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New Papers the 13th

Voigt, S., Buchwitz, M., Fischer, J., Krause, D., and Georgi, R. 2008.
Feather-like development of Triassic diapsid skin appendages.
Naturwissenschaften. doi: 10.1007/s00114-008-0453-1.

ABSTRACT: Of the recent sauropsid skin appendage types, only feathers
develop from a cylindrical epidermal invagination, the follicle, and show
hierarchical branching. Fossilized integuments of Mesozoic diapsids have
been interpreted as follicular and potential feather homologues, an idea
particularly controversially discussed for the elongate dorsal skin
projections of the small diapsid Longisquama insignis from the Triassic of
Kyrgyzstan. Based on new finds and their comparison with the type material,
we show that Longisquama's appendages consist of a single-branched internal
frame enclosed by a flexible outer membrane. Not supporting a categorization
either as feathers or as scales, our analysis demonstrates that the
Longisquama appendages formed in a two-stage, feather-like developmental
process, representing an unusual early example for the evolutionary
plasticity of sauropsid integument.

Mannion, P.D. 2008. A rebbachisaurid sauropod from the Lower Cretaceous of
the Isle of Wight, England. Cretaceous Research. doi:

ABSTRACT: Rebbachisauridae is one of the most enigmatic and poorly
understood clades of sauropod dinosaurs. They are considered to be basal
diplodocoids, are known solely from the Cretaceous (Hauterivian-Coniacian),
and have only been recovered from Africa, South America, and Europe. As a
result of their extreme skeletal reduction, rebbachisaurid material is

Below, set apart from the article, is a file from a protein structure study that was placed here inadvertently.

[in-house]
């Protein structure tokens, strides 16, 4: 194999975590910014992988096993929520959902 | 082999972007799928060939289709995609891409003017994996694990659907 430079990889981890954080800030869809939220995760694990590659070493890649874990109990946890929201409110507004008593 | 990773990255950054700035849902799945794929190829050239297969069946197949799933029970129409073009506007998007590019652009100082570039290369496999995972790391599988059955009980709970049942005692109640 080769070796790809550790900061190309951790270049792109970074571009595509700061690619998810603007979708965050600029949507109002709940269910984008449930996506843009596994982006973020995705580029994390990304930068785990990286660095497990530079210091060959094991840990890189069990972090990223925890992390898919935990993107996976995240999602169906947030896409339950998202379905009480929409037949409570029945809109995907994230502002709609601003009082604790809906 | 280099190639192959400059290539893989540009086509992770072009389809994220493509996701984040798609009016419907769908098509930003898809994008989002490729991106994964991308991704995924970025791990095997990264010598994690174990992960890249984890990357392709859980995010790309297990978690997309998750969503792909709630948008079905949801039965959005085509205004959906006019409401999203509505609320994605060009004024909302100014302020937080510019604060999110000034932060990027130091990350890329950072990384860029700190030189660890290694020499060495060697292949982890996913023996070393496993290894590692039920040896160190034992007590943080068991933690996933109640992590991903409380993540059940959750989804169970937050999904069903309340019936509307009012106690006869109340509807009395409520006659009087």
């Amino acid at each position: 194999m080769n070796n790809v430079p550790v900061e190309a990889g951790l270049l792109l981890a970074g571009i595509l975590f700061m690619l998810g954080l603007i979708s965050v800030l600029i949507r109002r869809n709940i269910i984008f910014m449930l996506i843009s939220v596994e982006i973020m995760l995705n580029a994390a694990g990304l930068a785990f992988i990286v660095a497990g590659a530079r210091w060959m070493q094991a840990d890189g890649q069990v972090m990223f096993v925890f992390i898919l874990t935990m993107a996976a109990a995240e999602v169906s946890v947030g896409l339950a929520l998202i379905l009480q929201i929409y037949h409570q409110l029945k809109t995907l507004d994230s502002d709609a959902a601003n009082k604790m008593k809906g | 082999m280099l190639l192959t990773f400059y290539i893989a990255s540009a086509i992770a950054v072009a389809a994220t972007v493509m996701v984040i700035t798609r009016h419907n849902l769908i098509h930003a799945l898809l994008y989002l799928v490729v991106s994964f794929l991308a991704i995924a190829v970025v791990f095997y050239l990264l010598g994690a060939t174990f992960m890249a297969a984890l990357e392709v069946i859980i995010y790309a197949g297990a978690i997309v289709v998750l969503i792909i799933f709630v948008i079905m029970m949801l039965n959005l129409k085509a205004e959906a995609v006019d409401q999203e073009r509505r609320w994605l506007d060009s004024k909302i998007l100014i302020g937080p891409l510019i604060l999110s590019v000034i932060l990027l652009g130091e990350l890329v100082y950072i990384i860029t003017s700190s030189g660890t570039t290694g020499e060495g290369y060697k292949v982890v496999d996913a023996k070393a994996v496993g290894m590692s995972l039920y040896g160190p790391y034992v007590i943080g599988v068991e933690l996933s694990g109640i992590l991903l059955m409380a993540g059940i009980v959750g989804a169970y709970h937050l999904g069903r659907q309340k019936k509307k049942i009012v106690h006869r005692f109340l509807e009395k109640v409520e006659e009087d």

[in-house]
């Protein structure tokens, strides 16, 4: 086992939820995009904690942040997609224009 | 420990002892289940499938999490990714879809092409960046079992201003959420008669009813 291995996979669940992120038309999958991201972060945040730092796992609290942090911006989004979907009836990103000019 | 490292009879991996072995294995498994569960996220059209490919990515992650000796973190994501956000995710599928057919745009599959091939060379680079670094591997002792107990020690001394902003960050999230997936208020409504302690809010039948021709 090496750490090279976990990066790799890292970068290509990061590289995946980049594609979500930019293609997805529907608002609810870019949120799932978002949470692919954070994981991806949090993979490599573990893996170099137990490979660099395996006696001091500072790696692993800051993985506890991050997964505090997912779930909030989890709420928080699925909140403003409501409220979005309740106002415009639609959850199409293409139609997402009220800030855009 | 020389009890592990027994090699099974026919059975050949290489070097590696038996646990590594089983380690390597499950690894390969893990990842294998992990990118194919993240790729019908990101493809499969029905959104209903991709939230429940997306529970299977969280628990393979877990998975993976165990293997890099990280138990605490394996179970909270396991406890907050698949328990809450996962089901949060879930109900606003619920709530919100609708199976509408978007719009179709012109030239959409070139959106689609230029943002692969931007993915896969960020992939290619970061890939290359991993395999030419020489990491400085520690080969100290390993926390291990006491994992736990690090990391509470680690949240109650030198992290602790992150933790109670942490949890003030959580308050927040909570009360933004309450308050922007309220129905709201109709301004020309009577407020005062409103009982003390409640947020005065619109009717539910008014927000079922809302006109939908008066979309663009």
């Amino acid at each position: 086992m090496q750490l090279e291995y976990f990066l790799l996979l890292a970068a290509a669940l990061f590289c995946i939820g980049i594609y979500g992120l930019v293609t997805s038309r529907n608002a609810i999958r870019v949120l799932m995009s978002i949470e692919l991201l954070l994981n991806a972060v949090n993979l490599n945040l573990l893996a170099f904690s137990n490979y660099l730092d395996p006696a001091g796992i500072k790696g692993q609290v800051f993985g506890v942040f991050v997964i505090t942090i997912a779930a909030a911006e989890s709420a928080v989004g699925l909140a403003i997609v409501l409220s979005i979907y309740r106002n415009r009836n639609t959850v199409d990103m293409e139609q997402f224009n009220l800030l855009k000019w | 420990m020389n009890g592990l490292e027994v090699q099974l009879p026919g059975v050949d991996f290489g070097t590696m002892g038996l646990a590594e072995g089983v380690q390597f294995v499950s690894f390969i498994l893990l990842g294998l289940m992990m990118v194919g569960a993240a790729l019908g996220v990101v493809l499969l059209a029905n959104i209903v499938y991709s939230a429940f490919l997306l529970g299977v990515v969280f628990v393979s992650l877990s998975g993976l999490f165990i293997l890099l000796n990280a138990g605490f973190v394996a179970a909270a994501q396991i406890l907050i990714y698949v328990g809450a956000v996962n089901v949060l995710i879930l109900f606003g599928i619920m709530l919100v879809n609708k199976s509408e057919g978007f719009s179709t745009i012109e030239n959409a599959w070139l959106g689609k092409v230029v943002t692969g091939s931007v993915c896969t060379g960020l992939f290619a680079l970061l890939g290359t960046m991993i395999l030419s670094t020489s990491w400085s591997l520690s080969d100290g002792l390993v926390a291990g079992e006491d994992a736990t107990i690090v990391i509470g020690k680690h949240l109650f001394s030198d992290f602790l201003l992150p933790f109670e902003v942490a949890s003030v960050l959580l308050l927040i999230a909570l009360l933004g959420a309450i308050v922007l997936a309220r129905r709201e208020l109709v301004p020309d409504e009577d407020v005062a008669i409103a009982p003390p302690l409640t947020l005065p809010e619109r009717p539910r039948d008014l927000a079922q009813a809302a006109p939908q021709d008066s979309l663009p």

highly susceptible to  destructive taphonomic processes and thus most
remains are highly incomplete and fragmentary. Previous remains attributed
to rebbachisaurids from England are restricted to isolated teeth. Here a
sauropod scapula from the Lower Cretaceous (Barremian) Wessex Formation of
the Isle of Wight, England, is described. Although incomplete, this scapula
possesses both the extreme dorsoventral expansion of the scapular blade and
the "hook"-like acromial process that are characteristic of rebbachisaurids.
This study has also enabled the recognition of a putative local synapomorphy
of Rebbachisauridae, with the highest point on the dorsal margin of the
scapula blade equal to or exceeding that of the dorsal margin of the
proximal plate. This scapula is one of the oldest known examples of a
rebbachisaurid and represents the first postcranial remains of this clade to
be described from the United Kingdom. In addition, it provides further
support for the presence of rebbachisaurids in the Early-mid Cretaceous of

Li, G., Chen, P., Wang, D., and Batten, D.J. 2008. The spinicaudatan
Tylestheria and biostratigraphic significance for the age of dinosaur eggs
in the Upper Cretaceous Majiacun Formation, Xixia Basin, Henan Province,
China. Cretaceous Research. doi: 10.1016/j.cretres.2008.09.002.

ABSTRACT: The spinicaudatan Tylestheria was first described from the clam
shrimp ("conchostracan") Halysestheria yui Zone in the upper Turonian First
Member of the Nenjiang Formation, which crops out in the Songliao Basin in
Heilongjiang and Jilin provinces, north-east China. Representatives of the
genus have been found previously only in this basin. The species described